A stream of tuples flows from spout to bolt(s) or from bolt(s) to another bolt(s). There is various stream grouping techniques to let you define how the data should flow in topology like Global grouping etc.

Spouts

Spout is the entry point in a storm topology. It represents the source of data in Storm. Generally, spouts will read tuples from an external source and emit them into the topology. You can write spouts to read data from data sources such as database, distributed file systems, messaging frameworks or message queue as Kafka, from where it gets continuous data, converts the actual data into a stream of tuples & emits them to bolts for actual processing. Spouts run as tasks in worker processes by Executor threads.

Spouts can broadly be classified as following –

  • Reliable – These spouts have the capability to replay the tuples (a unit of data in the data stream). This helps applications achieve ‘at least once message processing’ semantic as in case of failures, tuples can be replayed and processed again. Spouts for fetching the data from messaging frameworks are generally reliable as these frameworks provide the mechanism to replay the messages.
  • Unreliable – These spouts don’t have the capability to replay the tuples. Once a tuple is emitted, it cannot be replayed irrespective of whether it was processed successfully or not. This type of spouts follows ‘at most once message processing’ semantic.

Bolts

All processing in topologies is done in bolts. Bolts can do anything from filtering, functions, aggregations, joins, talking to databases, and more.

Bolts can do simple stream transformations. Doing complex stream transformations often requires multiple steps and thus multiple bolts. For example, transforming a stream of tweets into a stream of trending images requires at least two steps: a bolt to do a rolling count of retweets for each image, and one or more bolts to stream out the top X images (you can do this particular stream transformation in a more scalable way with three bolts than with two).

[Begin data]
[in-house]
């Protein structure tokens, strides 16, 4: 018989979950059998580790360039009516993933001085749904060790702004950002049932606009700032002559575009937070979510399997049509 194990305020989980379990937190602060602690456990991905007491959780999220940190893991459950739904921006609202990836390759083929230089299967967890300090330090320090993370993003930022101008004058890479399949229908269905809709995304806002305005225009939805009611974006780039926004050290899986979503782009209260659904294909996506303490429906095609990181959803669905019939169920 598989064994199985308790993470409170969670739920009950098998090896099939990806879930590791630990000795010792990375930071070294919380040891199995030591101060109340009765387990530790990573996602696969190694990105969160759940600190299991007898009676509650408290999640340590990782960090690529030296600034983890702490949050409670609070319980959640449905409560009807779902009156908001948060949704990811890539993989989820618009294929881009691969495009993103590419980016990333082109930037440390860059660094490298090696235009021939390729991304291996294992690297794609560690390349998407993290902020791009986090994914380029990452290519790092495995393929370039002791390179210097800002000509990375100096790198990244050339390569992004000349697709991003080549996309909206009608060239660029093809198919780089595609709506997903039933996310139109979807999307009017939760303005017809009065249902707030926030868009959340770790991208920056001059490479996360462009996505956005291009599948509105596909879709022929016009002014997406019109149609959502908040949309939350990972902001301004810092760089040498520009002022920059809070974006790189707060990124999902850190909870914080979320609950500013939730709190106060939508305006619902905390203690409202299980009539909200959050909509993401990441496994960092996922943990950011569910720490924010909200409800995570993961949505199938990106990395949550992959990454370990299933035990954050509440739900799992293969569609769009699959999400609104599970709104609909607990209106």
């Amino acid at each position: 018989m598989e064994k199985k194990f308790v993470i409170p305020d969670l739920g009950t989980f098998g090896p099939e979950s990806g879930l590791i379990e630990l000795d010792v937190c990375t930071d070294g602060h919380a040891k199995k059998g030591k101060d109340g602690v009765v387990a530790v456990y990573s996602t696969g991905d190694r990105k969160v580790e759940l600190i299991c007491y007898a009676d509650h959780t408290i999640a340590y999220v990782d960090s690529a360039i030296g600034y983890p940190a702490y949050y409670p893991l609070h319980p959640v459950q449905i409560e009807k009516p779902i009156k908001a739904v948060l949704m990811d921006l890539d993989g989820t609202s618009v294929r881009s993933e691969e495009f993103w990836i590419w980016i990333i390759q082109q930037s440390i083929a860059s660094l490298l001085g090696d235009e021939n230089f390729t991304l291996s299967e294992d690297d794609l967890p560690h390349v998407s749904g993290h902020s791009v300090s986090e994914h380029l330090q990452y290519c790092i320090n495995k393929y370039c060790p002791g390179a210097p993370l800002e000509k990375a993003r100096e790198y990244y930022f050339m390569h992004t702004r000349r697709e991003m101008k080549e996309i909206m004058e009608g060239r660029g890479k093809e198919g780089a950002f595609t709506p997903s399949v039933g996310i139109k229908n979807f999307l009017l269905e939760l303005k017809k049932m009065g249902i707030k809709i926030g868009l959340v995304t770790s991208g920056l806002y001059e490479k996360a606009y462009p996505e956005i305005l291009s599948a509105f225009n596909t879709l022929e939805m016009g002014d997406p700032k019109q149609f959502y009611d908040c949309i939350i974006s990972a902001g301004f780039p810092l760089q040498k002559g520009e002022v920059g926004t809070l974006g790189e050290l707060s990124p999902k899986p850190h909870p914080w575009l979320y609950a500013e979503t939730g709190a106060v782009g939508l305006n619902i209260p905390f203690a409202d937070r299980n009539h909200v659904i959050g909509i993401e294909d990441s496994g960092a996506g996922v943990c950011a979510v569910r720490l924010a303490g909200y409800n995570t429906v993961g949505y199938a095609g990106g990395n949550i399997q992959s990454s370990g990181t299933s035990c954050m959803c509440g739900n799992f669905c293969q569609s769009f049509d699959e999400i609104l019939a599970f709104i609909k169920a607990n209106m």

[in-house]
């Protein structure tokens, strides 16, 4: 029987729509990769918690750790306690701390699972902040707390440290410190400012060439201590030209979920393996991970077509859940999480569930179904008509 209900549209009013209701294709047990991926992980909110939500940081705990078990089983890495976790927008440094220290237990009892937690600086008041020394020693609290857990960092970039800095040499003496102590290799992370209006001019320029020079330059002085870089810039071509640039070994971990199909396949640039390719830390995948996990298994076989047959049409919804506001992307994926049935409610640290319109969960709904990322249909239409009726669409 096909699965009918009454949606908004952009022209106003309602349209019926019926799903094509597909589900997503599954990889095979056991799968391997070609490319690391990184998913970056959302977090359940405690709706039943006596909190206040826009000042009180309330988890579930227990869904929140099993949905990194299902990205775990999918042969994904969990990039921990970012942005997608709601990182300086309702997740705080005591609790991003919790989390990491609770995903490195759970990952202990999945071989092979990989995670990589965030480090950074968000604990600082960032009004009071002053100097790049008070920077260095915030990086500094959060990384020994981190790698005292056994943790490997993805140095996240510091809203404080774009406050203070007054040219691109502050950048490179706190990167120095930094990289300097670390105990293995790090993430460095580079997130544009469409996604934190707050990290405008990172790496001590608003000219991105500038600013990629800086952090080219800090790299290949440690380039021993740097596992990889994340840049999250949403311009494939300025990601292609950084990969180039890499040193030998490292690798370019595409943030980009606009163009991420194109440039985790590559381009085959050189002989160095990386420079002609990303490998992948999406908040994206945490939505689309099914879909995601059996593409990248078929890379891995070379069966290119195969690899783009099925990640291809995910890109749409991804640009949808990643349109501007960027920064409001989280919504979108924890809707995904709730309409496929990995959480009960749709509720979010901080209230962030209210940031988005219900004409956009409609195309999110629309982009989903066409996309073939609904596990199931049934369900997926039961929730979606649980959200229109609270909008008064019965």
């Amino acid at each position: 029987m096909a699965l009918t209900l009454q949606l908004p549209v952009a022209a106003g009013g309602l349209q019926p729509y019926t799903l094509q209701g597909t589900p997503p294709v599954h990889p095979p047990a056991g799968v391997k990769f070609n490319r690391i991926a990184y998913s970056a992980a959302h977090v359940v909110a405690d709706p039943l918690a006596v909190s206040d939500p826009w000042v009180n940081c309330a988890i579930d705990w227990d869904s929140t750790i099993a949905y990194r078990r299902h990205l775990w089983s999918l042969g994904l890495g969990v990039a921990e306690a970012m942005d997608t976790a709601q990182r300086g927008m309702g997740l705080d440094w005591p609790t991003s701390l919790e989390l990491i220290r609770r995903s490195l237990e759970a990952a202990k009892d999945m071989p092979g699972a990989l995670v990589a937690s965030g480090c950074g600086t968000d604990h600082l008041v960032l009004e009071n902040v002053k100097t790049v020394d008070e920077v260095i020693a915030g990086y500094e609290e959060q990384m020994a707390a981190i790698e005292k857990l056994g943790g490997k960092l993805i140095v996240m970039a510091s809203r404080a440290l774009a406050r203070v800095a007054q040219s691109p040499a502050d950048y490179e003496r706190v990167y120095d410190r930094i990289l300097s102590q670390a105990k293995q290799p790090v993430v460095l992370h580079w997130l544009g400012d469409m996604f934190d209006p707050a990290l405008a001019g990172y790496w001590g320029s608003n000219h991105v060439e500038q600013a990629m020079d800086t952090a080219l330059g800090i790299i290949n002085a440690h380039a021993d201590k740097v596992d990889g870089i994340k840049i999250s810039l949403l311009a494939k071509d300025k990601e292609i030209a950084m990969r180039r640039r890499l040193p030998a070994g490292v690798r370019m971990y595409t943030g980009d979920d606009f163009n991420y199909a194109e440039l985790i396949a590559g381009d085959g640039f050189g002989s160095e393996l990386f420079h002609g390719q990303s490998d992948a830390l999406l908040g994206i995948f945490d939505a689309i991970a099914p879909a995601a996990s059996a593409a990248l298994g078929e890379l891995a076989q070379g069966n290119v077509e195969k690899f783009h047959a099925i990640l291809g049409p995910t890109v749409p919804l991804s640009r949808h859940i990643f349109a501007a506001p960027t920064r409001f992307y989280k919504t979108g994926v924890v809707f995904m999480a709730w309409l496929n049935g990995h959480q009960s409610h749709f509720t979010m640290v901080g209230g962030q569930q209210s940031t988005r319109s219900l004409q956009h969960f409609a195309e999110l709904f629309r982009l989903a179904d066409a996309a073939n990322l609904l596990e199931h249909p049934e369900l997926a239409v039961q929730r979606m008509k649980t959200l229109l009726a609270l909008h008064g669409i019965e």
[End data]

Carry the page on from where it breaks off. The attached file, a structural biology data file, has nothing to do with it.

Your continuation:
Image result for bolt in storm

Bolts can also emit more than one stream.

What makes a running topology: worker processes, executors and tasks

Storm distinguishes between the following three main entities that are used to actually run a topology in a Storm cluster:

  • Worker processes
  • Executors (threads)
  • Tasks

Here is a simple illustration of their relationships:

The relationships of worker processes, executors (threads) and tasks in Storm

A worker process executes a subset of a topology. A worker process belongs to a specific topology and may run one or more executors for one or more components (spouts or bolts) of this topology. A running topology consists of many such processes running on many machines within a Storm cluster.

An executor is a thread that is spawned by a worker process. It may run one or more tasks for the same component (spout or bolt).

A task performs the actual data processing — each spout or bolt that you implement in your code executes as many tasks across the cluster. The number of tasks for a component is always the same throughout the lifetime of a topology, but the number of executors (threads) for a component can change over time. This means that the following condition holds true: #threads ≤ #tasks. By default, the number of tasks is set to be the same as the number of executors, i.e. Storm will run one task per thread.

This pretty much sums up the architecture of Apache Storm. Hope it was helpful.

References:

http://storm.apache.org/releases/1.1.1/index.html